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January 12, 2023


Bricks and mortar ended for me on March 16, 2020, when we scrambled to catch a flight out of London and return to Texas considering the U.S. Covid border closures. We never returned to our apartment or our office. As oil prices plummeted into a negative category, financial survival was the paramount need rather than an efficient office. We made it through that awful period by raising some additional equity and taking pictures off the walls. We have not returned to the traditional office environment though we have a small meeting facility in London as some folks are more efficient by getting together periodically. As our core business is in Vietnam and Egypt, those destinations are higher priorities. Strangely, we were recently in Bangkok having dinner with a prominent lawyer and good friend there who complained bitterly about not being able to motivate his lawyers to return to their office. In fact, I had not spent much time in a real office for many years given our far-flung operations. 


The Economist recently published an article entitled The Open Questions of Hybrid Working highlighting the profound change in white-collar working patterns because of Covid quarantines. Moreover, new work descriptions may become an integral part of the office dialect in 2023 such as “productivity paranoia” – an affliction of home workers afraid of being seen as shirkers, and bosses afraid that home workers are indeed shirking. During the deep pandemic period with a reliance on Zoom calls to interact with fellow workers, many spouses and special others did not realize they were visible to the world when they passed in front of their partner’s computer. Another potential workplace term in 2023 is “TWaT city” – one where many commuters travel to the office only on Tuesdays, Wednesdays and Thursdays. A friend who works for a major U.S. bank has been instructed to accept “TWaT city” though I expect neither he nor his management have made the connection to the acronym.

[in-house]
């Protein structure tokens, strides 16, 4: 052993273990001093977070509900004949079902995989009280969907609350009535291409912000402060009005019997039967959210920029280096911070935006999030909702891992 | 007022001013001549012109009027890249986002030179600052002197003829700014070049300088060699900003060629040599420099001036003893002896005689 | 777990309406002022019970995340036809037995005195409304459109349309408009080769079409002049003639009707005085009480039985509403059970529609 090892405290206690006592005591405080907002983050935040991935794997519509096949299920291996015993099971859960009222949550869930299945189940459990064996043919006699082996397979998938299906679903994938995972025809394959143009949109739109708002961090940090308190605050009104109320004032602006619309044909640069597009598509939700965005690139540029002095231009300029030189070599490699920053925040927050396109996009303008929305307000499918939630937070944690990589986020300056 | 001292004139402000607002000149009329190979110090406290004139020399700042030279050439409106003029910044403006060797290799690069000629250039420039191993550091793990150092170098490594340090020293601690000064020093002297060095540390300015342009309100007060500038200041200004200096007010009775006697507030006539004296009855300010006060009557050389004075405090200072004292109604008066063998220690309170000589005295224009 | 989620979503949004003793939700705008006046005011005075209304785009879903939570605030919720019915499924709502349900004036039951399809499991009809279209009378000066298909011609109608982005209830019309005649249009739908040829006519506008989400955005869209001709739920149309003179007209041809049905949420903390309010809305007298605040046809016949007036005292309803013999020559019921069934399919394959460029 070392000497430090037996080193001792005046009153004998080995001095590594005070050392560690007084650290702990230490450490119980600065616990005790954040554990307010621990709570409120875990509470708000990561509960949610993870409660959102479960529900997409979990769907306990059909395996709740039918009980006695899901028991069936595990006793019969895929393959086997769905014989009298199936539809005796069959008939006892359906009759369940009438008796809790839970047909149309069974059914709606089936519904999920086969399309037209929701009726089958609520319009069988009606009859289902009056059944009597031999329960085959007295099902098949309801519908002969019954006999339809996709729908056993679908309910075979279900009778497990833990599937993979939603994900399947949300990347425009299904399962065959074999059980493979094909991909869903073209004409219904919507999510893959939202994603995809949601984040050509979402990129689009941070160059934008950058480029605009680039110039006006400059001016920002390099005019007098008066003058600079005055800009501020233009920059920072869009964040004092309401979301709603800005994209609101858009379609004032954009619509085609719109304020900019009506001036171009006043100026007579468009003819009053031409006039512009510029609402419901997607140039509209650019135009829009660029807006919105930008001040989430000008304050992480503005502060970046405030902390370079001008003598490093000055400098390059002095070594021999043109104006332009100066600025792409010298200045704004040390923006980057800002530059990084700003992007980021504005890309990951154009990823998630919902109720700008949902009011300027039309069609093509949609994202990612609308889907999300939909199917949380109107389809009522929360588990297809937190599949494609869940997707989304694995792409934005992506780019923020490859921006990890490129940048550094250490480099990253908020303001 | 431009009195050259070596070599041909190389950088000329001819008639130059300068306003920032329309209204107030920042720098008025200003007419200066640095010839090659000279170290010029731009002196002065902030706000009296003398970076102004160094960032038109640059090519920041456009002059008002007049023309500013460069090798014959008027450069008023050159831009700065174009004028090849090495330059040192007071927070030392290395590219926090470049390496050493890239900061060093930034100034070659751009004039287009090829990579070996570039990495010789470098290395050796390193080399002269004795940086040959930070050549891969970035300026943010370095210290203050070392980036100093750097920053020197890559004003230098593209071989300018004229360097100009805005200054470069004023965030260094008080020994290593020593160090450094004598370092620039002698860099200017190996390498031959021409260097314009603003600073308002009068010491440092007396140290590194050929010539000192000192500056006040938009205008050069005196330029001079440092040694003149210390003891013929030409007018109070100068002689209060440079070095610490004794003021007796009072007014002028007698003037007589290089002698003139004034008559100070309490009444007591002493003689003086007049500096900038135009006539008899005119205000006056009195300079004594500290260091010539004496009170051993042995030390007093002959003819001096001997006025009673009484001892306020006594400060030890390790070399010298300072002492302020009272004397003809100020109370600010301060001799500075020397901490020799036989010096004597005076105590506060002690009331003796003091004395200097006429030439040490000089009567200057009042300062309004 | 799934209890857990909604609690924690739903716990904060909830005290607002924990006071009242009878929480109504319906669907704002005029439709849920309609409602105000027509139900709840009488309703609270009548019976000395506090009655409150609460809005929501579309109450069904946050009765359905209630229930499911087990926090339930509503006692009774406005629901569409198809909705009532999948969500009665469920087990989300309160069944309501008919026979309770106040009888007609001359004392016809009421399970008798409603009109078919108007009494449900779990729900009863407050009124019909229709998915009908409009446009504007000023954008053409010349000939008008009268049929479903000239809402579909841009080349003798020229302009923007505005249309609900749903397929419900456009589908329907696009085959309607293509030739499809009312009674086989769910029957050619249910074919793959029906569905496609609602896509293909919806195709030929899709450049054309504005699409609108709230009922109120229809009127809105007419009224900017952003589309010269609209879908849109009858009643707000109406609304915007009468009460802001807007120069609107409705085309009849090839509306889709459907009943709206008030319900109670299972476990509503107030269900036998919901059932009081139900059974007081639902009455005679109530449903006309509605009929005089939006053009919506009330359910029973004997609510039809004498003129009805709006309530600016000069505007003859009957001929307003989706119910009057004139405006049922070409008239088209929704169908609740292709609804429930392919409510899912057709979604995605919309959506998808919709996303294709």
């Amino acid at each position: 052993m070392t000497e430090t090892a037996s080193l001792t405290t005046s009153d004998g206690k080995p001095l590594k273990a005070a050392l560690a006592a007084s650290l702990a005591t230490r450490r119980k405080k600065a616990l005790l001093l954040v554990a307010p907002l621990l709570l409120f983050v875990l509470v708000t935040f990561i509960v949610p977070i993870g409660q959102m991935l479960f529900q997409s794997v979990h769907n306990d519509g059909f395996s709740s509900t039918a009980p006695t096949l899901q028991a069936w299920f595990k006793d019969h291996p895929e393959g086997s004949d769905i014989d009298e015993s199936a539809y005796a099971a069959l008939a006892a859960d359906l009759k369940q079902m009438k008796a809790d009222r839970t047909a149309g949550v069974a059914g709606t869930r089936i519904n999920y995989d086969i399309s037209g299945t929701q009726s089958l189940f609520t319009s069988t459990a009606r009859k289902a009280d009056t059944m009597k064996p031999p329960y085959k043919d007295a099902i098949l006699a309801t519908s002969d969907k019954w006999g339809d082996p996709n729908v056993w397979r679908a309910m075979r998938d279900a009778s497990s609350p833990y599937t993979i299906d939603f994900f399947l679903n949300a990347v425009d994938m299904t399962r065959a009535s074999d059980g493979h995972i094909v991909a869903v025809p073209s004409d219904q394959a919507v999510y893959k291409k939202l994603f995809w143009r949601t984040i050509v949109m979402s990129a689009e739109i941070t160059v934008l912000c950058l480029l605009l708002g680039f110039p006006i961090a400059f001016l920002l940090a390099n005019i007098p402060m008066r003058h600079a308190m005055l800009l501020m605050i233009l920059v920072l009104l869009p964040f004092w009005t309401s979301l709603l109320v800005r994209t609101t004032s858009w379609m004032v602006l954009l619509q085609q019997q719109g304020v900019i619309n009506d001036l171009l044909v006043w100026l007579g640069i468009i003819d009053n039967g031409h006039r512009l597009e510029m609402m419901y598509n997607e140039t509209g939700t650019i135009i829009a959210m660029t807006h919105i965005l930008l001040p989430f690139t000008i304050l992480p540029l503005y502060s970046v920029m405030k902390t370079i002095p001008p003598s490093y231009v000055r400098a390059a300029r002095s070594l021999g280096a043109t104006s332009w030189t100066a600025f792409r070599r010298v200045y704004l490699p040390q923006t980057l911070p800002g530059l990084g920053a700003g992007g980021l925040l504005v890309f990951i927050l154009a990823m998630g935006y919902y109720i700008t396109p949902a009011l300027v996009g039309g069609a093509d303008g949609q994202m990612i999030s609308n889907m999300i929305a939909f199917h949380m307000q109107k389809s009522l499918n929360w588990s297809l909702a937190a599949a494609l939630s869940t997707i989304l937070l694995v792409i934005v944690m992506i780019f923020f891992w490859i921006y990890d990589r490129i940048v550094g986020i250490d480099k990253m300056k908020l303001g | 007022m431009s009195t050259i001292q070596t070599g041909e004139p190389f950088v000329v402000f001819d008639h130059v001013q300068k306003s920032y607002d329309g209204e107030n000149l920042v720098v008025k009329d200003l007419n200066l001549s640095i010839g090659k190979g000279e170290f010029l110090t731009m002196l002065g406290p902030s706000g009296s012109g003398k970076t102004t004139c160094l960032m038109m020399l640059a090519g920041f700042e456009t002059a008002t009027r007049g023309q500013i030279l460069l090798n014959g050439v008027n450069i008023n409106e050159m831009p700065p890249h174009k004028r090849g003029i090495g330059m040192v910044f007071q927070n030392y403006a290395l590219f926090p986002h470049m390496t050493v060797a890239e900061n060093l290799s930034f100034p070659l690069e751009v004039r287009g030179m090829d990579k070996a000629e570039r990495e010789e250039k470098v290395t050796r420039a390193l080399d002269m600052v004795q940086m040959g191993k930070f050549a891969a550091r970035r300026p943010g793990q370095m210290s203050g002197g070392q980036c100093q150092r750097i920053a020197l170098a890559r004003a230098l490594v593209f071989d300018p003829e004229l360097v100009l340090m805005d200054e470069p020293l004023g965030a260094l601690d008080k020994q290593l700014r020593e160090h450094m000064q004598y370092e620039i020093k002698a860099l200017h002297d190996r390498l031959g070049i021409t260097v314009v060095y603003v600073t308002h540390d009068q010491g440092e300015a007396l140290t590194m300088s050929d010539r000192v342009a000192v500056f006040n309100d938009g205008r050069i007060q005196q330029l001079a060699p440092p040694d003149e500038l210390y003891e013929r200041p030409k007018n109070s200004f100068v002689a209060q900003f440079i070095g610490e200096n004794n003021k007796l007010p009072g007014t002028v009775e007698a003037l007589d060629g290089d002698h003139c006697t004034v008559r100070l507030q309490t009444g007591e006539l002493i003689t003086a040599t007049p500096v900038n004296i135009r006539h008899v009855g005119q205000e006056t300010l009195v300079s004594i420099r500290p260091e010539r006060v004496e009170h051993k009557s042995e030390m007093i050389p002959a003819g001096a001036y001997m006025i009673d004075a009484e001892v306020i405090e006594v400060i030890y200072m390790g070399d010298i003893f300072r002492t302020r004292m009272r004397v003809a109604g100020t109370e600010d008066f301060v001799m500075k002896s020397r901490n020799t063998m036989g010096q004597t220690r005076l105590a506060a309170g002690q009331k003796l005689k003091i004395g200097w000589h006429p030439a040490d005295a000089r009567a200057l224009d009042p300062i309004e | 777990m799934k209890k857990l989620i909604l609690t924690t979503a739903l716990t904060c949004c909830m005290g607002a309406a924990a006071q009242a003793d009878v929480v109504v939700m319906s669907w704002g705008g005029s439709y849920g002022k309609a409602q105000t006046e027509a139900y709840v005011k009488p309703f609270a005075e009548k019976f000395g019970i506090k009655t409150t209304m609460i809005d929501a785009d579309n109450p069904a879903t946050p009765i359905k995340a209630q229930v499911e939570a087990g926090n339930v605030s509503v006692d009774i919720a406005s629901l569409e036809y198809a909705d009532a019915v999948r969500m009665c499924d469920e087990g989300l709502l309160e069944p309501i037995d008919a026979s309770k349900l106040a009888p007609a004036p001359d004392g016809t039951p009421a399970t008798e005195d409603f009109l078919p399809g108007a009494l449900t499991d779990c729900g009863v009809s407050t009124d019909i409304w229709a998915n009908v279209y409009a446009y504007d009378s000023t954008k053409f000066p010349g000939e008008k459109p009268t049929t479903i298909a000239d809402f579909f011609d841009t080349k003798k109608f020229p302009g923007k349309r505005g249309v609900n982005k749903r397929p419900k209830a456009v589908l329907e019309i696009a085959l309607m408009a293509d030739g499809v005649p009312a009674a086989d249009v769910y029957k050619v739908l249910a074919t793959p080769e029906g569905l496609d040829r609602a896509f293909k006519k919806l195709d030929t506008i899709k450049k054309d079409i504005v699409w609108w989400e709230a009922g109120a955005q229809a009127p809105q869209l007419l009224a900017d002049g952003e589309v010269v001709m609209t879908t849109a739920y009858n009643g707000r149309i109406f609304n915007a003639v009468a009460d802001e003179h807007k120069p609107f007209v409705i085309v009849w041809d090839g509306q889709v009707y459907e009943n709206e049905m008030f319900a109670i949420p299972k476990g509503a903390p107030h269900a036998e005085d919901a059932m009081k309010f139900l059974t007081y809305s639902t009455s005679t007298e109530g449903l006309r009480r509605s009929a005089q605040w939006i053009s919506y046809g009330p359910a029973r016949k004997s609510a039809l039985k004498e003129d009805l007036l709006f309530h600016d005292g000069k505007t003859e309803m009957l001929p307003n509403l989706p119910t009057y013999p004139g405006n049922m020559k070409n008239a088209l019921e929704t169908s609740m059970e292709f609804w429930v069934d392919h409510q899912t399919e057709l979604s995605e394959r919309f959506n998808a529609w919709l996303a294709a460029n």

As the image below illustrates, the symbolic office water cooler represents the office with the guy in his bunny slippers working from home and the lady properly dressed in the office. Many times, on Zoom calls, I only ensured that my clothing above the waist was proper as that is all that is captured in a one-person call. It is hard to imagine suits will become prevalent in offices anytime soon. Selling suits was the way I paid my way through college. I would have starved to death in today’s world.

The Economist graph below reflects retail pre-pandemic retail visits equal to 100 in Europe compared to early fall in 2022 in log scales. The big red dot is Istanbul which has the same level of retail visits in today’s world as compared to the pre-pandemic period. The far-right red dot below Istanbul is Greater London which is the worst retail visit performer in the 25 European countries urban centers. Whereas, weekend subway passenger numbers are creeping back to pre-covid norms, fewer people are entering congested cities to shop. One explanation to the uptick in weekend subway traffic is the strong resurgence in professional sports attendance. On the other hand, in cities such as London and New York, weekday subways are 30-40% quieter. Clearly, cities have become less connected to work.

Perhaps this development is a sound one as there will be fewer unnecessary journeys into offices when the work can be efficiently conducted remotely. More environmentally friendly use of buildings and fewer skyscrapers is a pleasant side effect to reduce energy consumption and, perhaps, save the planet. Maybe the pandemic occurred in the nick of time to have an impact on our energy consumption. 


My lawyer friend in Bangkok may be reading this blog. He told Joey that he was very concerned about my personal safety given things I have written in the past about miserable and corrupt governments around the world. I think he will find this blog safe though somewhat upsetting to him if “TWaT city” becomes a common practice. Moreover, he should know I never return to those countries I have pillared, and I live on a large ranch in Texas with armed caballeros so he should not have any concerns regarding my safety.

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